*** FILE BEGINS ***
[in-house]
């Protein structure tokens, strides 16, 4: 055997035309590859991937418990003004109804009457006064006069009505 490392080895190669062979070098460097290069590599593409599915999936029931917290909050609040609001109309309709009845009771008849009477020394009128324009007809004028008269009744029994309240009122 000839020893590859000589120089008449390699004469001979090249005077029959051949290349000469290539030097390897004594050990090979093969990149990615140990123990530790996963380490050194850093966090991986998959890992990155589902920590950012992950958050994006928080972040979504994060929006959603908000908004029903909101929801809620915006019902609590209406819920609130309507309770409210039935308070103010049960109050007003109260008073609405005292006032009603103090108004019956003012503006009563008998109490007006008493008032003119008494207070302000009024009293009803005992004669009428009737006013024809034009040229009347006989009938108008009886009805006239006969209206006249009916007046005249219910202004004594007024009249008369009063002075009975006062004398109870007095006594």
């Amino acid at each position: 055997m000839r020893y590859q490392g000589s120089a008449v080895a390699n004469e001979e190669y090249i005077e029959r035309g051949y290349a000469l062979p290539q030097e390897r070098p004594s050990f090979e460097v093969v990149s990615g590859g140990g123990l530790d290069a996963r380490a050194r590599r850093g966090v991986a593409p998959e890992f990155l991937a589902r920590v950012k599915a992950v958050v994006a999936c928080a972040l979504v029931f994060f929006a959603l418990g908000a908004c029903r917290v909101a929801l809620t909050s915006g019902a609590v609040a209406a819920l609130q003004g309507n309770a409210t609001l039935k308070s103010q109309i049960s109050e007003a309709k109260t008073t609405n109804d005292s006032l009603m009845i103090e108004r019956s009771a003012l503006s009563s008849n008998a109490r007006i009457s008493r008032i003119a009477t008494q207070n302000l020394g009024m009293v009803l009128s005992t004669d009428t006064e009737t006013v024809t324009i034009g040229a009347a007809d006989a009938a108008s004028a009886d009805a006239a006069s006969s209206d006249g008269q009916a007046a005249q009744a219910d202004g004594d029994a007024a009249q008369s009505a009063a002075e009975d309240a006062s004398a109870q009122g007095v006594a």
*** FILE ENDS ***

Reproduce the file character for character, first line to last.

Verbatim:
[in-house]
């Protein structure tokens, strides 16, 4: 055997035309590859991937418990003004109804009457006064006069009505 490392080895190669062979070098460097290069590599593409599915999936029931917290909050609040609001109309309709009845009771008849009477020394009128324009007809004028008269009744029994309240009122 000839020893590859000589120089008449390699004469001979090249005077029959051949290349000469290539030097390897004594050990090979093969990149990615140990123990530790996963380490050194850093966090991986998959890992990155589902920590950012992950958050994006928080972040979504994060929006959603908000908004029903909101929801809620915006019902609590209406819920609130309507309770409210039935308070103010049960109050007003109260008073609405005292006032009603103090108004019956003012503006009563008998109490007006008493008032003119008494207070302000009024009293009803005992004669009428009737006013024809034009040229009347006989009938108008009886009805006239006969209206006249009916007046005249219910202004004594007024009249008369009063002075009975006062004398109870007095006594």
């Amino acid at each position: 055997m000839r020893y590859q490392g000589s120089a008449v080895a390699n004469e001979e190669y090249i005077e029959r035309g051949y290349a000469l062979p290539q030097e390897r070098p004594s050990f090979e460097v093969v990149s990615g590859g140990g123990l530790d290069a996963r380490a050194r590599r850093g966090v991986a593409p998959e890992f990155l991937a589902r920590v950012k599915a992950v958050v994006a999936c928080a972040l979504v029931f994060f929006a959603l418990g908000a908004c029903r917290v909101a929801l809620t909050s915006g019902a609590v609040a209406a819920l609130q003004g309507n309770a409210t609001l039935k308070s103010q109309i049960s109050e007003a309709k109260t008073t609405n109804d005292s006032l009603m009845i103090e108004r019956s009771a003012l503006s009563s008849n008998a109490r007006i009457s008493r008032i003119a009477t008494q207070n302000l020394g009024m009293v009803l009128s005992t004669d009428t006064e009737t006013v024809t324009i034009g040229a009347a007809d006989a009938a108008s004028a009886d009805a006239a006069s006969s209206d006249g008269q009916a007046a005249q009744a219910d202004g004594d029994a007024a009249q008369s009505a009063a002075e009975d309240a006062s004398a109870q009122g007095v006594a």